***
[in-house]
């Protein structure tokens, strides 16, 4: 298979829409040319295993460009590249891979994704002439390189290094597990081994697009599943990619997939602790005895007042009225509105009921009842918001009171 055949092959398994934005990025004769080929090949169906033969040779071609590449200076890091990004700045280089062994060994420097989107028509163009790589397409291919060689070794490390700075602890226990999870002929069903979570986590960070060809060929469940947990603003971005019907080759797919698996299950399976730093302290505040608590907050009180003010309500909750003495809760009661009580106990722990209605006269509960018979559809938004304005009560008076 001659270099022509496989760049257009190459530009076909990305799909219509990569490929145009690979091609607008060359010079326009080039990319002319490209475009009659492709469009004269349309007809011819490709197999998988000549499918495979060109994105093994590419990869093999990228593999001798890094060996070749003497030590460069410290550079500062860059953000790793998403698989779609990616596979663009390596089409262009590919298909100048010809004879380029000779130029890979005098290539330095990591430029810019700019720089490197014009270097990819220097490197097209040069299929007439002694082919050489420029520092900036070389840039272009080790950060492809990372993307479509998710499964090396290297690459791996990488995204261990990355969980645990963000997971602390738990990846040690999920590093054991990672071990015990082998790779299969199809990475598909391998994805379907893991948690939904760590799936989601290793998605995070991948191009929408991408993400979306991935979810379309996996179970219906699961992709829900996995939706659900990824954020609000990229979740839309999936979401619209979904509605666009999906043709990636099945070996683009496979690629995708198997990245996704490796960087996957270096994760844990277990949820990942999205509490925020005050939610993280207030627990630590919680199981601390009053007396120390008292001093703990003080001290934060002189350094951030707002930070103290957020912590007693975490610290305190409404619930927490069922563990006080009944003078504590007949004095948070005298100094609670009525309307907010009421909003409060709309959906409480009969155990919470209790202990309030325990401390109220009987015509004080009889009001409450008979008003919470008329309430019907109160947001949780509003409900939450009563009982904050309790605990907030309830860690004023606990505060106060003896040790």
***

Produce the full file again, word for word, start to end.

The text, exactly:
[in-house]
């Protein structure tokens, strides 16, 4: 298979829409040319295993460009590249891979994704002439390189290094597990081994697009599943990619997939602790005895007042009225509105009921009842918001009171 055949092959398994934005990025004769080929090949169906033969040779071609590449200076890091990004700045280089062994060994420097989107028509163009790589397409291919060689070794490390700075602890226990999870002929069903979570986590960070060809060929469940947990603003971005019907080759797919698996299950399976730093302290505040608590907050009180003010309500909750003495809760009661009580106990722990209605006269509960018979559809938004304005009560008076 001659270099022509496989760049257009190459530009076909990305799909219509990569490929145009690979091609607008060359010079326009080039990319002319490209475009009659492709469009004269349309007809011819490709197999998988000549499918495979060109994105093994590419990869093999990228593999001798890094060996070749003497030590460069410290550079500062860059953000790793998403698989779609990616596979663009390596089409262009590919298909100048010809004879380029000779130029890979005098290539330095990591430029810019700019720089490197014009270097990819220097490197097209040069299929007439002694082919050489420029520092900036070389840039272009080790950060492809990372993307479509998710499964090396290297690459791996990488995204261990990355969980645990963000997971602390738990990846040690999920590093054991990672071990015990082998790779299969199809990475598909391998994805379907893991948690939904760590799936989601290793998605995070991948191009929408991408993400979306991935979810379309996996179970219906699961992709829900996995939706659900990824954020609000990229979740839309999936979401619209979904509605666009999906043709990636099945070996683009496979690629995708198997990245996704490796960087996957270096994760844990277990949820990942999205509490925020005050939610993280207030627990630590919680199981601390009053007396120390008292001093703990003080001290934060002189350094951030707002930070103290957020912590007693975490610290305190409404619930927490069922563990006080009944003078504590007949004095948070005298100094609670009525309307907010009421909003409060709309959906409480009969155990919470209790202990309030325990401390109220009987015509004080009889009001409450008979008003919470008329309430019907109160947001949780509003409900939450009563009982904050309790605990907030309830860690004023606990505060106060003896040790």